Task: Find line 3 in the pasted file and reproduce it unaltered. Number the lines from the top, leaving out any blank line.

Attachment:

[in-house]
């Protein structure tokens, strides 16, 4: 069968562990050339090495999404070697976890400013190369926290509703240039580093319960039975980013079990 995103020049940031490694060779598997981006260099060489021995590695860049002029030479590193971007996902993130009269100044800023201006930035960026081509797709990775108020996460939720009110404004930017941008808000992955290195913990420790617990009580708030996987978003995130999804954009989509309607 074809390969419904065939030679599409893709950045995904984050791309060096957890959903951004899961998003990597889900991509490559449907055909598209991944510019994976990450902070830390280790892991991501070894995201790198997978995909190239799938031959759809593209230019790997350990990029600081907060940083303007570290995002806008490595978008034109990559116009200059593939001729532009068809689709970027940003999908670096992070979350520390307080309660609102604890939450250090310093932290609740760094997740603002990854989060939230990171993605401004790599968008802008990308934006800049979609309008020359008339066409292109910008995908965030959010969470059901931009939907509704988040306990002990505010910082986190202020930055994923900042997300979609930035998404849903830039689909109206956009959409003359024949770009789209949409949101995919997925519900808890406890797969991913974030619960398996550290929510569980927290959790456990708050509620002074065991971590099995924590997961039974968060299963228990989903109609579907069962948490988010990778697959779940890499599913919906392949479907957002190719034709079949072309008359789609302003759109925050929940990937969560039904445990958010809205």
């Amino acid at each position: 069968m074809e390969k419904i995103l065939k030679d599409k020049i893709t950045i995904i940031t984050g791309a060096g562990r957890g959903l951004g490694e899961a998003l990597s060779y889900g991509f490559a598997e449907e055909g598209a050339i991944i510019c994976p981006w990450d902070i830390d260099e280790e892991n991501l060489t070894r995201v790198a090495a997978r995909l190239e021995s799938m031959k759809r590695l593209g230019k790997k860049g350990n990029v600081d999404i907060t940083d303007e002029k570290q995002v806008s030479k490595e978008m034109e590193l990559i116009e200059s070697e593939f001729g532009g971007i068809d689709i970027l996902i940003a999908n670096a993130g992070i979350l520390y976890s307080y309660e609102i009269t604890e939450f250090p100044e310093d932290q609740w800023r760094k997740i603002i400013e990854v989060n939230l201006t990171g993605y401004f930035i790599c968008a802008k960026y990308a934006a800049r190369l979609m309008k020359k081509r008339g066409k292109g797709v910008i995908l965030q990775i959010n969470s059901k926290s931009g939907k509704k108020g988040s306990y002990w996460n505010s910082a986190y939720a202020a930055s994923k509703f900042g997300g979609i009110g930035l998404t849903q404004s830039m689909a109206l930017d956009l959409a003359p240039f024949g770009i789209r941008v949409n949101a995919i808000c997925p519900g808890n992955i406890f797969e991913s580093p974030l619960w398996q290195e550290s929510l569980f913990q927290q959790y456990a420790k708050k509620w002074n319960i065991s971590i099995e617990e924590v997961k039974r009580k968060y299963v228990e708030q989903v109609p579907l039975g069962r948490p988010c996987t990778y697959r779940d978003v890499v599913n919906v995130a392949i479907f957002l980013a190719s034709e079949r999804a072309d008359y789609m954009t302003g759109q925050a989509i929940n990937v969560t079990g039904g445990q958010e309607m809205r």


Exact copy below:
């Amino acid at each position: 069968m074809e390969k419904i995103l065939k030679d599409k020049i893709t950045i995904i940031t984050g791309a060096g562990r957890g959903l951004g490694e899961a998003l990597s060779y889900g991509f490559a598997e449907e055909g598209a050339i991944i510019c994976p981006w990450d902070i830390d260099e280790e892991n991501l060489t070894r995201v790198a090495a997978r995909l190239e021995s799938m031959k759809r590695l593209g230019k790997k860049g350990n990029v600081d999404i907060t940083d303007e002029k570290q995002v806008s030479k490595e978008m034109e590193l990559i116009e200059s070697e593939f001729g532009g971007i068809d689709i970027l996902i940003a999908n670096a993130g992070i979350l520390y976890s307080y309660e609102i009269t604890e939450f250090p100044e310093d932290q609740w800023r760094k997740i603002i400013e990854v989060n939230l201006t990171g993605y401004f930035i790599c968008a802008k960026y990308a934006a800049r190369l979609m309008k020359k081509r008339g066409k292109g797709v910008i995908l965030q990775i959010n969470s059901k926290s931009g939907k509704k108020g988040s306990y002990w996460n505010s910082a986190y939720a202020a930055s994923k509703f900042g997300g979609i009110g930035l998404t849903q404004s830039m689909a109206l930017d956009l959409a003359p240039f024949g770009i789209r941008v949409n949101a995919i808000c997925p519900g808890n992955i406890f797969e991913s580093p974030l619960w398996q290195e550290s929510l569980f913990q927290q959790y456990a420790k708050k509620w002074n319960i065991s971590i099995e617990e924590v997961k039974r009580k968060y299963v228990e708030q989903v109609p579907l039975g069962r948490p988010c996987t990778y697959r779940d978003v890499v599913n919906v995130a392949i479907f957002l980013a190719s034709e079949r999804a072309d008359y789609m954009t302003g759109q925050a989509i929940n990937v969560t079990g039904g445990q958010e309607m809205r």